Internal storage is one of the most important components of any computer. This where the operating system and all software resides. Therefore, any crashes on the hard disk (HDD) or flash drive (SSD) might lead to a Mac failure or, even worse, data loss. Periodically checking the health status of the hard drive is a good precaution against any data loss or unexpected software crashes. Note that hard disks and especially flash drives often have a limited number of write cycles. Whether internal or external storage, drives are susceptible to failures over time.
Before data loss or problems accessing the Mac, you should be able to detect the warning signs of drive failures: random freezes, freezes when attempting to move files, errors stating that permissions are denied when attempting to access files or data (which previously were accessed regularly without problems). There might also be a number of other random or erratic issues relating to hard drive failure. Fortunately, Apple has included a built-in tool that is able to check and repair minor damage to storage. This method works on both internal and external storage (hard disk drive or flash drive). Furthermore, you can repair the startup disk by using the file system check function. In this article, we describe the methods available to check drive health status and attempt to repair bad sectors and other issues.
Check hard drive health via Disk Utility
As mentioned above, do not wait until you encounter erratic issues before checking the current status of the hard drive. To prevent any data loss or performance problems, periodically inspect the drive. This is quite simple using a built-in tool relating to the hard drive called Disk Utility. Use Spotlight by pressing the keyboard shortcut of Command and Spacebar, and then type Disk Utility. Alternatively, go to the Utilities folder under Application via Finder. Once you have launched the application, select one of connected drives from the list in the left hand sidebar. Click the First Aid button in the top middle of the window. You will be prompted to confirm your action. Click Run.
If you are trying to check the status of a startup disk, another warning will pop up, stating that you are trying to verify a booted drive. To perform a complete check, the operating system will be frozen. If you are not performing any important, active tasks, click Run. All software will regain its full functionality immediately the verification process finishes.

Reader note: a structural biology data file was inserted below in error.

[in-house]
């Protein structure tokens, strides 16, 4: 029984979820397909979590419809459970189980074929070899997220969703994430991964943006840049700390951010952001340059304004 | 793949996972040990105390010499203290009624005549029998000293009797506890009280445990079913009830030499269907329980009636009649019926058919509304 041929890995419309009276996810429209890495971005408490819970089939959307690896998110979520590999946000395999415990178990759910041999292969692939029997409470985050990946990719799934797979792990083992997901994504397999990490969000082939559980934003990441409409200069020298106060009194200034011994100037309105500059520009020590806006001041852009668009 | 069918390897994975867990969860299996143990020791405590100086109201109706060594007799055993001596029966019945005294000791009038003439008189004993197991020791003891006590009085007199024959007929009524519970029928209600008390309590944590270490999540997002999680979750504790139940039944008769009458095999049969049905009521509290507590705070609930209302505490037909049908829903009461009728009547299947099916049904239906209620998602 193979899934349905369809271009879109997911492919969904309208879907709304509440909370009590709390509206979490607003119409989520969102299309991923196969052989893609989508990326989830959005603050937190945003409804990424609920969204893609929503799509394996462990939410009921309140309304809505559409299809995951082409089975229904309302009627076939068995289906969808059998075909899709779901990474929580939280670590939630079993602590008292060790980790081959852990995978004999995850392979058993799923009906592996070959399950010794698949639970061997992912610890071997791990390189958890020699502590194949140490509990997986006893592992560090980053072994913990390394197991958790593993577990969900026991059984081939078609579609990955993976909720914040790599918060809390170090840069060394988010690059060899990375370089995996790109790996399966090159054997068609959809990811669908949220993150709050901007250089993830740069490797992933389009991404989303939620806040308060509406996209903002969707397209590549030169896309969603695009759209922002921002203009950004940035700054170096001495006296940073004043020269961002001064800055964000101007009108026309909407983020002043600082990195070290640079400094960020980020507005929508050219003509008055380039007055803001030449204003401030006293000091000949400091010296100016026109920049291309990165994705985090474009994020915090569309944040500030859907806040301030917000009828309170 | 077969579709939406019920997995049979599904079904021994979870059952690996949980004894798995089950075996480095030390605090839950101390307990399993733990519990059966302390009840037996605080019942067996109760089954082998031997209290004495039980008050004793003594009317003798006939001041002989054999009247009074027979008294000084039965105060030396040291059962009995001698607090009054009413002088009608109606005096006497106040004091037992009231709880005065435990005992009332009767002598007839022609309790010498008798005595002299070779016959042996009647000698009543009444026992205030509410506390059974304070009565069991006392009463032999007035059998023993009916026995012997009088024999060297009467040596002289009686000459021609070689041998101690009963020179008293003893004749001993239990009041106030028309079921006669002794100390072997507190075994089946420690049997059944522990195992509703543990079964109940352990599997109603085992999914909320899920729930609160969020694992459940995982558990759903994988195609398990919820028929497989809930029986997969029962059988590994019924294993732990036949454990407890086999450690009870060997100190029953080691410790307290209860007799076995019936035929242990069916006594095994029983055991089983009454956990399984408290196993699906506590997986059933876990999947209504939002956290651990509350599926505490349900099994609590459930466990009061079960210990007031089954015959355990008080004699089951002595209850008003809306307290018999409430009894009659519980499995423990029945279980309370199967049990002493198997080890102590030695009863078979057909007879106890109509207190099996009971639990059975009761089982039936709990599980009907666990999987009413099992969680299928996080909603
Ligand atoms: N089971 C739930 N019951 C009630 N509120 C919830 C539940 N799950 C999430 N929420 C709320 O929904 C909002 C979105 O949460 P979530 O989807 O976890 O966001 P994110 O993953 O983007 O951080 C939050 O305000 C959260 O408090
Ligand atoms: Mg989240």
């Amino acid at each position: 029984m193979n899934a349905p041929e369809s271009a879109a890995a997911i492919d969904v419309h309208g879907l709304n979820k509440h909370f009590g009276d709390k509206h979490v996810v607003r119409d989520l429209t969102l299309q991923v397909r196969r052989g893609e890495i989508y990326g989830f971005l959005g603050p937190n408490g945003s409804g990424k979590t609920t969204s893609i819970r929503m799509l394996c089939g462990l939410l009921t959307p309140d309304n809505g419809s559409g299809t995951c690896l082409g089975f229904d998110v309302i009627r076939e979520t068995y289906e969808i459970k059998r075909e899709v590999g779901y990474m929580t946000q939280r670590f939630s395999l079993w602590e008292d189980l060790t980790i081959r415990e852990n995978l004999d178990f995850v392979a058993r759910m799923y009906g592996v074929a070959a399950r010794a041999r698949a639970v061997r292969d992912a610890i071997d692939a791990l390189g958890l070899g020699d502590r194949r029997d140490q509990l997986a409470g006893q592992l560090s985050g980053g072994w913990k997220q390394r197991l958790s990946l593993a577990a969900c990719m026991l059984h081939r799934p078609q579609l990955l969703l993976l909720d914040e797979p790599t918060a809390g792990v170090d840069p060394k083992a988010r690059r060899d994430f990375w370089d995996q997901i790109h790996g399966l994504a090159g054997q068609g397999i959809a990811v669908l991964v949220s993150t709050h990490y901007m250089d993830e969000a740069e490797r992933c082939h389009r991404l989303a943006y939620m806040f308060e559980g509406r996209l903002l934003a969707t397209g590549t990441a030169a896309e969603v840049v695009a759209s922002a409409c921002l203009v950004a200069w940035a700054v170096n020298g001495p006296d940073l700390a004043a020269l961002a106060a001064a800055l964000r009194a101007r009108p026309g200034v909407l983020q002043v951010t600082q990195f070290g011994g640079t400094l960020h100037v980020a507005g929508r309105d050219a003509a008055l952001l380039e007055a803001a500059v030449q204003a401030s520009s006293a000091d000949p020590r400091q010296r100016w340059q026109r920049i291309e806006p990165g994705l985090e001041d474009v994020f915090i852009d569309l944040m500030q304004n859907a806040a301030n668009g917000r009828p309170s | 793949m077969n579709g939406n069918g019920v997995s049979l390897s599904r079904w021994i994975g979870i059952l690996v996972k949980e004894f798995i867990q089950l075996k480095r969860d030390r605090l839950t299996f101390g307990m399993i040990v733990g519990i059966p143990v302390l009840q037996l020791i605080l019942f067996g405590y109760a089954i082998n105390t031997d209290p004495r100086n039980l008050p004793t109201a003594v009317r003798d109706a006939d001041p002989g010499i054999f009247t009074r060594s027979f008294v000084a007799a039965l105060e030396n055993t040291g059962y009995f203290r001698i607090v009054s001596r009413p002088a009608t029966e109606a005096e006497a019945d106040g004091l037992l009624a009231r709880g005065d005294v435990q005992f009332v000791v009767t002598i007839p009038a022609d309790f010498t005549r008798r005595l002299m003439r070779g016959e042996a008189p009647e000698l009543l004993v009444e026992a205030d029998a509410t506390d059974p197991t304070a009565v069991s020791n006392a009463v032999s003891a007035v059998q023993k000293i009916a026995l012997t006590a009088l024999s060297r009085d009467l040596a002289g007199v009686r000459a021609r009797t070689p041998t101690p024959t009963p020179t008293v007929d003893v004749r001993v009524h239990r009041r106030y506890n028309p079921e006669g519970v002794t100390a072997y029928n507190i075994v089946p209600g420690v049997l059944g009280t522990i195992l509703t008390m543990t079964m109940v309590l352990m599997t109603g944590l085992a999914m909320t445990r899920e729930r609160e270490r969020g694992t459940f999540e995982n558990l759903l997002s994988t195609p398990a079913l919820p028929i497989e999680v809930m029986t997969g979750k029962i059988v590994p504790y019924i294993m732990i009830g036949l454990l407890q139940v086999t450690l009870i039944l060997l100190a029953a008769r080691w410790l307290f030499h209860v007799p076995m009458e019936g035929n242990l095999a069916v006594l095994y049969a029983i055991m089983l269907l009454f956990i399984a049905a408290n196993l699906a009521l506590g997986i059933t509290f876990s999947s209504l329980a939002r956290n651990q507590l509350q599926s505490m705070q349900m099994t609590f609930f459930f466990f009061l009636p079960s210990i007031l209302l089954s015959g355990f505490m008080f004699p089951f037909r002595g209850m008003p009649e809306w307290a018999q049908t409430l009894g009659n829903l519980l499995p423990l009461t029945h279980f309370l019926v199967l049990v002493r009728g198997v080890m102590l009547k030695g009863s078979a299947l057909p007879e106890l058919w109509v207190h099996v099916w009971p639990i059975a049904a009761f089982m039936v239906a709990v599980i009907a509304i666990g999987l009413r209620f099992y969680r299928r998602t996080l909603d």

When the First Aid function completes, the resultant message will state that the hard drive is OK. Otherwise, click Repair disk (if suggested) or try repeating the First Aid procedure until the result indicates that the hard drive is OK. Disk Utility is sometimes unable to repair a booted drive – in this case, follow the next method.
Repair startup disk via macOS Recovery mode
If you have encountered a situation whereby Disk Utility is unable to repair the hard drive when it is booted, there is another way to access the tool without loading the Mac. You are advised to first create a backup of the storage – the easiest way to do this is by using Time Machine. When you have prepared a backup, shut down the Mac and then press and hold Option (Alt), Command, and R while starting the computer. Keep holding the keys until the Apple logo or spinning Globe appears. From the macOS Utilities window, select Disk Utility.
Repeat the procedure to check the hard drive – select one of the connected drives from the list in the left hand sidebar. Next, click the First Aid button in the top middle of the window. You will be prompted to confirm your action. Click Run. Finally, click Repair disk if prompted and attempt to automatically repair the hard drive. Checking hard drive health status is good prevention against unexpected issues and data loss, however, also maintain regular backups, since hard drive failures can sometimes occur without any warning signs.
Use Single User Mode to repair hard drive
The most efficient method might be to boot the Mac into Single User Mode and use the fsck command – a shortcut to launch the file system check feature. First, create a backup and then shut down your computer. To access this mode, press and hold Command and S immediately after hearing the startup chime. In Single User Mode, you should see a lot of white text on a black display. Be patient, since this boot might take some time. Once booting is finished, each new line will be prepended with “localhost//”. Type the following command and press Return to execute:
- fsck -fy
When the checking process is finished, look for a message stating ‘The volume appears to be OK’ in the results. Otherwise, repeat the system check until you receive this message. Finally, type reboot and press Return to exit Single User Mode. When the computer is completely booted, launch disk check via Disk Utility again to ensure everything is working properly. If none of these steps resolved the hard drive issues, contact Apple Store or a licensed technician.